Peace Corps: Public Records

Get the details!

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Information Collection and Exchange: ICE
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From the Volunteer and RPCV
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What is a public record?
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In Search of the Historic Public Records of the Peace Corps

Information Collection and Exchange: ICE

“Sanitation through Innovation: the Tube Sock Toilet — Congo 1997” Wouldn’t that be fun to read!   Or,  “Peace Corps Tunisia: The Legacy 1962–1996 — Tunisia  1996”; or “Botswans: Preservice Training Re-entry Group 2 Final Technical Report, May 04  — Botswana”;  or,  “Peace Corps Tunisia: The Legacy 1962-1996 — Tunisia 1996”; or  “Reflecting Life: A Workshop on HIV/AIDS Education and Awareness  — Thailand 2004.” These are just a sample of a wide range of field generated materials found in the Peace Corps’ Information Collection and Exchange or ICE. Field generated materials are those created in the field by Peace Corps staff and Volunteers. Since the beginning, Peace Corps has provided technical information from all sources to Volunteers in the field. Sometimes this service was provided within the Publication and Information Center or PIC, sometimes within the Peace Corps Library. In 1975, this function was formalized as the Information Collection and Exchange or . . .

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From the Volunteer and RPCV

  Mother Ship or Death Star, the voice of PC/DC, the Peace Corps Headquarters in Washington DC dominates in public records. It has been difficult for me to get beyond the administrative mode to find the authentic voice of actual Peace Corps Volunteers and others outside of official Washington. The DOS or Description of Service, the new Digital Library, the Information Collection and Exchange or ICE, and information from the Peace Corps Offices in Host Countries all include sources from outside PC/DC.  The late, but still lamented Peace Corps Library should also be included.  Let us start with the DOS and the Digital Library. Description of Service, or DOS. Sometimes referred to as COS, Close of Service document. Early Volunteers received a generic description of their service. It was the same for all members of the group, regardless of individual activities. The purpose for the DOS was to verify Peace . . .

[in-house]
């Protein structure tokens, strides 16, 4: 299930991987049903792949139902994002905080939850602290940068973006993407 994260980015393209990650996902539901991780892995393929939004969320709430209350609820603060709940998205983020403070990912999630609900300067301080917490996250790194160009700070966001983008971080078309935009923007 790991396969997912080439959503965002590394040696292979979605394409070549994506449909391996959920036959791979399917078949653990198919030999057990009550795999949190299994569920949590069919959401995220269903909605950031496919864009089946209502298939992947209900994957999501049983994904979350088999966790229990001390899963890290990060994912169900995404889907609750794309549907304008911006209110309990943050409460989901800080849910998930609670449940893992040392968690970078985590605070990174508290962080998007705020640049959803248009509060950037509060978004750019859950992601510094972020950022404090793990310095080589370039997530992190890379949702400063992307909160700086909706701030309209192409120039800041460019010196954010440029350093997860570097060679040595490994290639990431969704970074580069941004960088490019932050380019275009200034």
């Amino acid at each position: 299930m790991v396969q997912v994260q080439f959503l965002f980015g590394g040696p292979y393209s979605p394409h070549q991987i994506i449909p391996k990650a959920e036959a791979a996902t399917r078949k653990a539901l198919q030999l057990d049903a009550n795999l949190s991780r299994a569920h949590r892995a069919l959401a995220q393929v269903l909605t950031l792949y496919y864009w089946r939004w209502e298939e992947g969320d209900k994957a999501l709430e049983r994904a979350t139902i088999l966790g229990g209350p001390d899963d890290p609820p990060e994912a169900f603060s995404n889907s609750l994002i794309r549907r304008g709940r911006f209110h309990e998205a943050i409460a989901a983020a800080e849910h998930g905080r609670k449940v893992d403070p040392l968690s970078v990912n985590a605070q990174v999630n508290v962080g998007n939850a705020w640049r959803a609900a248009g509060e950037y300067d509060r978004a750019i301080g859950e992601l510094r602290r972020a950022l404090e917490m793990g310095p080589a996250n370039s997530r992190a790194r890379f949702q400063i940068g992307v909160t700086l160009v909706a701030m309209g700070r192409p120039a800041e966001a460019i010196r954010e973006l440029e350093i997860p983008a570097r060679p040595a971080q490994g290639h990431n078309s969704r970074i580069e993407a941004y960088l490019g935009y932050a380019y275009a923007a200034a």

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What is a public record?

The history of the Peace Corps can be found in the hearts and minds of people all over the world. It abounds in books and blogs, oral histories, letters, journals, and stories we tell each other and stories told by people in Host Countries about us. Public records are  a very small but critical part of this array. I focus on public records because they are the working documents that have been used, through time and space, in the operations of the Peace Corps.  They provide a historic framework. How they have been maintained through the last fifty years has varied because of technology as well as the perspective and regulations of the various administrations.  This following is based on my understanding of current procedures. So, what is a public record? Public records are created by a government agency to order to conduct the public business. These records could include everything . . .

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In Search of the Historic Public Records of the Peace Corps

Public records document the public business of government. Since 1961, the public business of Peace Corps has been to send almost 200,000 Volunteers to 138 countries to provide requested technical assistance. A public record of all that work would be invaluable.  So, I went looking for it. I began my search on a rainy afternoon in my favorite city to visit, Washington DC, at my favorite time of year, early spring. All the middle schools on the Atlantic seaboard, if not the whole country, empty out, outfit 7th graders in matching color T-shirts and send them off to explore their national’s capital. The kids are still young enough to be awed, but not too much. I loved to watch them carefully step over the string fences on the National Mall to play Frisbee on the newly sown grass. One special incident happened at the Smithsonian where the American flag from . . .

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